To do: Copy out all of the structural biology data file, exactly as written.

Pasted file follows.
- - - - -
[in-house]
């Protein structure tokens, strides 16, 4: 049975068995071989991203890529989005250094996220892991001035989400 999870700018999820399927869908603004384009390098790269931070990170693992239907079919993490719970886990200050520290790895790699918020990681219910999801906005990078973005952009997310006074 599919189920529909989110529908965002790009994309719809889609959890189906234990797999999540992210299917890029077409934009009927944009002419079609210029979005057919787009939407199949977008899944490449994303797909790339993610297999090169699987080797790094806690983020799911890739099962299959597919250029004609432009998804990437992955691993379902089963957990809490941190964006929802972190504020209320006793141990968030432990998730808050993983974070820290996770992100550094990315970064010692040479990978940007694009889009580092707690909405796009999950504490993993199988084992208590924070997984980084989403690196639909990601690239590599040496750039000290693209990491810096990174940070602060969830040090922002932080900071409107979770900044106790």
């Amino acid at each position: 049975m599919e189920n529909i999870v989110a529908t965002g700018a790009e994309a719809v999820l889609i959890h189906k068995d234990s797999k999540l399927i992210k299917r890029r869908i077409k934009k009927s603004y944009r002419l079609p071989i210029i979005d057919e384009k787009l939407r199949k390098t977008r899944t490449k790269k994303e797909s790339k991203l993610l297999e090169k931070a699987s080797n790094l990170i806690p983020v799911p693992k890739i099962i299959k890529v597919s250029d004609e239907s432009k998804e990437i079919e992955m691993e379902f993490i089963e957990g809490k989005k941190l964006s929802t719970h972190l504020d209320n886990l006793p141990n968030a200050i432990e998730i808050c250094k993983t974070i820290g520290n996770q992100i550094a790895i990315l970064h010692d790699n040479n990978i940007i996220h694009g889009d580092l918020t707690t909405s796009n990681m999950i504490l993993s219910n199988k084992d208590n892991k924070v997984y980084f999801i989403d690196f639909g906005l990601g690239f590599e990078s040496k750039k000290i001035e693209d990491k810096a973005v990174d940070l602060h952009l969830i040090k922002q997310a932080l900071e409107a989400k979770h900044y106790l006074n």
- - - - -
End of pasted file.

[in-house]
């Protein structure tokens, strides 16, 4: 049975068995071989991203890529989005250094996220892991001035989400 999870700018999820399927869908603004384009390098790269931070990170693992239907079919993490719970886990200050520290790895790699918020990681219910999801906005990078973005952009997310006074 599919189920529909989110529908965002790009994309719809889609959890189906234990797999999540992210299917890029077409934009009927944009002419079609210029979005057919787009939407199949977008899944490449994303797909790339993610297999090169699987080797790094806690983020799911890739099962299959597919250029004609432009998804990437992955691993379902089963957990809490941190964006929802972190504020209320006793141990968030432990998730808050993983974070820290996770992100550094990315970064010692040479990978940007694009889009580092707690909405796009999950504490993993199988084992208590924070997984980084989403690196639909990601690239590599040496750039000290693209990491810096990174940070602060969830040090922002932080900071409107979770900044106790």
């Amino acid at each position: 049975m599919e189920n529909i999870v989110a529908t965002g700018a790009e994309a719809v999820l889609i959890h189906k068995d234990s797999k999540l399927i992210k299917r890029r869908i077409k934009k009927s603004y944009r002419l079609p071989i210029i979005d057919e384009k787009l939407r199949k390098t977008r899944t490449k790269k994303e797909s790339k991203l993610l297999e090169k931070a699987s080797n790094l990170i806690p983020v799911p693992k890739i099962i299959k890529v597919s250029d004609e239907s432009k998804e990437i079919e992955m691993e379902f993490i089963e957990g809490k989005k941190l964006s929802t719970h972190l504020d209320n886990l006793p141990n968030a200050i432990e998730i808050c250094k993983t974070i820290g520290n996770q992100i550094a790895i990315l970064h010692d790699n040479n990978i940007i996220h694009g889009d580092l918020t707690t909405s796009n990681m999950i504490l993993s219910n199988k084992d208590n892991k924070v997984y980084f999801i989403d690196f639909g906005l990601g690239f590599e990078s040496k750039k000290i001035e693209d990491k810096a973005v990174d940070l602060h952009l969830i040090k922002q997310a932080l900071e409107a989400k979770h900044y106790l006074n």